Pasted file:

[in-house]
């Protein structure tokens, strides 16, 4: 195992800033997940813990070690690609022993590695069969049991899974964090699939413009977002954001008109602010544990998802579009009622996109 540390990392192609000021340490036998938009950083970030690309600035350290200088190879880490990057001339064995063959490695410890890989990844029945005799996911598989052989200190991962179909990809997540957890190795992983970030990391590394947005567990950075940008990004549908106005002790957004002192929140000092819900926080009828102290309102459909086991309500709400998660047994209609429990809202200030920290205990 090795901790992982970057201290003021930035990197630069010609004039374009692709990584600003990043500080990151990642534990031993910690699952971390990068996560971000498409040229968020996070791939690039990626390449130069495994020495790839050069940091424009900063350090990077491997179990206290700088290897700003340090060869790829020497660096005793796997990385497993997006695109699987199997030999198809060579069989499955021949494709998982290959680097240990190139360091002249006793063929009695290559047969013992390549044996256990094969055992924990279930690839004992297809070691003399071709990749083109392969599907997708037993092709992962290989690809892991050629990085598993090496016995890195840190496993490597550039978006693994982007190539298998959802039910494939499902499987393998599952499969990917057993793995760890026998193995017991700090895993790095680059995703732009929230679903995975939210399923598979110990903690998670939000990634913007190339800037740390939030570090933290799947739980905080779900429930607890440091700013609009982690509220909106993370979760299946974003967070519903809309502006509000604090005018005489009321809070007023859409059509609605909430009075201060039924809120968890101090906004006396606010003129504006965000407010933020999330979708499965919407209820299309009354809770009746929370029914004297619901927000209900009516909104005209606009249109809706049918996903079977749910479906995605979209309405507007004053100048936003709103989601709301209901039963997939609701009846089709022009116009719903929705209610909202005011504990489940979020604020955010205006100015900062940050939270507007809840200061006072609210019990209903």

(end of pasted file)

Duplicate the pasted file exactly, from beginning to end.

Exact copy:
[in-house]
């Protein structure tokens, strides 16, 4: 195992800033997940813990070690690609022993590695069969049991899974964090699939413009977002954001008109602010544990998802579009009622996109 540390990392192609000021340490036998938009950083970030690309600035350290200088190879880490990057001339064995063959490695410890890989990844029945005799996911598989052989200190991962179909990809997540957890190795992983970030990391590394947005567990950075940008990004549908106005002790957004002192929140000092819900926080009828102290309102459909086991309500709400998660047994209609429990809202200030920290205990 090795901790992982970057201290003021930035990197630069010609004039374009692709990584600003990043500080990151990642534990031993910690699952971390990068996560971000498409040229968020996070791939690039990626390449130069495994020495790839050069940091424009900063350090990077491997179990206290700088290897700003340090060869790829020497660096005793796997990385497993997006695109699987199997030999198809060579069989499955021949494709998982290959680097240990190139360091002249006793063929009695290559047969013992390549044996256990094969055992924990279930690839004992297809070691003399071709990749083109392969599907997708037993092709992962290989690809892991050629990085598993090496016995890195840190496993490597550039978006693994982007190539298998959802039910494939499902499987393998599952499969990917057993793995760890026998193995017991700090895993790095680059995703732009929230679903995975939210399923598979110990903690998670939000990634913007190339800037740390939030570090933290799947739980905080779900429930607890440091700013609009982690509220909106993370979760299946974003967070519903809309502006509000604090005018005489009321809070007023859409059509609605909430009075201060039924809120968890101090906004006396606010003129504006965000407010933020999330979708499965919407209820299309009354809770009746929370029914004297619901927000209900009516909104005209606009249109809706049918996903079977749910479906995605979209309405507007004053100048936003709103989601709301209901039963997939609701009846089709022009116009719903929705209610909202005011504990489940979020604020955010205006100015900062940050939270507007809840200061006072609210019990209903």